California law defines Assault, also known as a “”simple assault””, as an attempt to commit a violent injury on the person of another. Though “”assault & battery”” are often used together, they are two distinct crimes, with Battery consisting of the actual use of unlawful force, as opposed to an attempt to do so. You can be charged with Assault even if no one was actually hurt by your behavior. Examples of Assault are throwing rocks at a passing car or throwing a drink on someone at a bar or spitting at another person or offensive touching.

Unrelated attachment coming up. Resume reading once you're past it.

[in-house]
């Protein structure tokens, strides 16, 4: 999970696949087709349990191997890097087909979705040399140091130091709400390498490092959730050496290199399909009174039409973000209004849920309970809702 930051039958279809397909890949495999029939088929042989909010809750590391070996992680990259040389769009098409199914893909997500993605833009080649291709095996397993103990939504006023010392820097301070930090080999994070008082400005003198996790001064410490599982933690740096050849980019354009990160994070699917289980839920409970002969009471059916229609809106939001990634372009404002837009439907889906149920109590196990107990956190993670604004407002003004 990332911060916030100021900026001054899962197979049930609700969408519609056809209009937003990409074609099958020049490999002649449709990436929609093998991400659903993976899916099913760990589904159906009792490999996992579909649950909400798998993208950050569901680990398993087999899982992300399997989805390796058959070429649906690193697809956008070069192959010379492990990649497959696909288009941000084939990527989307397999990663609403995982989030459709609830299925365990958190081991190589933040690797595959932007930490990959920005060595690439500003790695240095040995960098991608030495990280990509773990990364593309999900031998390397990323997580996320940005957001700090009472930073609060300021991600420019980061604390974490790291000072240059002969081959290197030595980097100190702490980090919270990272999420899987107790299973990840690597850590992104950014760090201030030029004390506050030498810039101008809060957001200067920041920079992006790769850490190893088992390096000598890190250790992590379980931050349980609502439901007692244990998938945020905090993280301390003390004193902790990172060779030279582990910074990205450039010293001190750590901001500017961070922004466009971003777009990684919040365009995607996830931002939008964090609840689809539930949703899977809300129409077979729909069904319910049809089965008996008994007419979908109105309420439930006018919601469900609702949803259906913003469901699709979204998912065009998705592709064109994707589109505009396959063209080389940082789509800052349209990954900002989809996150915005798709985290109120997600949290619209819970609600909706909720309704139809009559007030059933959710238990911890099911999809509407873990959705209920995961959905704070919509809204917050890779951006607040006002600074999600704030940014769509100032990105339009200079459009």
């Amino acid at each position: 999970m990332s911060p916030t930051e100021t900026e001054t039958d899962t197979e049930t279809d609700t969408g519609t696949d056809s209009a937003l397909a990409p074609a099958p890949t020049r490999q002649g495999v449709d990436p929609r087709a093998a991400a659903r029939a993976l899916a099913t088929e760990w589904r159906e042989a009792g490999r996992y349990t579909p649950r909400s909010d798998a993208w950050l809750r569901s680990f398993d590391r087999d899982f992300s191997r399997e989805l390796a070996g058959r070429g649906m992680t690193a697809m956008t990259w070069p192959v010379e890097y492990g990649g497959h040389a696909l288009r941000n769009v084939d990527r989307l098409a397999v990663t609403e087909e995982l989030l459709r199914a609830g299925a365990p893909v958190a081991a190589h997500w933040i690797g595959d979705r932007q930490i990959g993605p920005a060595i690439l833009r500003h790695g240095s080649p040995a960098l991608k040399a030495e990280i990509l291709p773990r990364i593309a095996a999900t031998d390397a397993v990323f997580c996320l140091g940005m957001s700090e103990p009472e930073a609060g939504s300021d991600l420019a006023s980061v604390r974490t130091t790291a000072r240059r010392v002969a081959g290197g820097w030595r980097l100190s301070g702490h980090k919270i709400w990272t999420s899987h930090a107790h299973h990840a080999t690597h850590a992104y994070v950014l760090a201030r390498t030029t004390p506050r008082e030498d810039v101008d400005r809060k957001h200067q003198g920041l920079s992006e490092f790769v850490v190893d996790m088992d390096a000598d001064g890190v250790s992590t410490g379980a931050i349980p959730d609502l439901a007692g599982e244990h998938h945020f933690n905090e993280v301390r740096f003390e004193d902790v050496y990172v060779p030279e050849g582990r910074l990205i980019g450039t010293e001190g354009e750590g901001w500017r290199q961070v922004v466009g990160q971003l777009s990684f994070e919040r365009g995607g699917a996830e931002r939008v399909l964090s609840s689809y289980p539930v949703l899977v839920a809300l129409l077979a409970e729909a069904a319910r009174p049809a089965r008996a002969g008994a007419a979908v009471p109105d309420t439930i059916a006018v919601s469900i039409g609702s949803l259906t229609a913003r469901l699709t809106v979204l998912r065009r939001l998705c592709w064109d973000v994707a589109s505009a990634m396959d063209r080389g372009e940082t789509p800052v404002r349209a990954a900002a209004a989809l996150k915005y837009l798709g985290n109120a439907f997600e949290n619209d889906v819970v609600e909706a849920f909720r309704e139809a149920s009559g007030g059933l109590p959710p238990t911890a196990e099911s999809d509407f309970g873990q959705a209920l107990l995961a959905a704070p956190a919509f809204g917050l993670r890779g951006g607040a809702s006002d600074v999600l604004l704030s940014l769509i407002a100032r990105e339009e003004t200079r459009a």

What does the prosecutor have to prove?
1. The defendant did something that was likely to result in the use of force against someone else;
2. The defendant did so willfully;
3. The defendant was aware of facts that would lead a reasonable person to believe that this act would directly and probably result in force being applied to the other person; and
4. When the defendant acted, s/he had the ability to apply force to the other person. [Cal Crim No. 915]
Misdemeanor: 0-180 days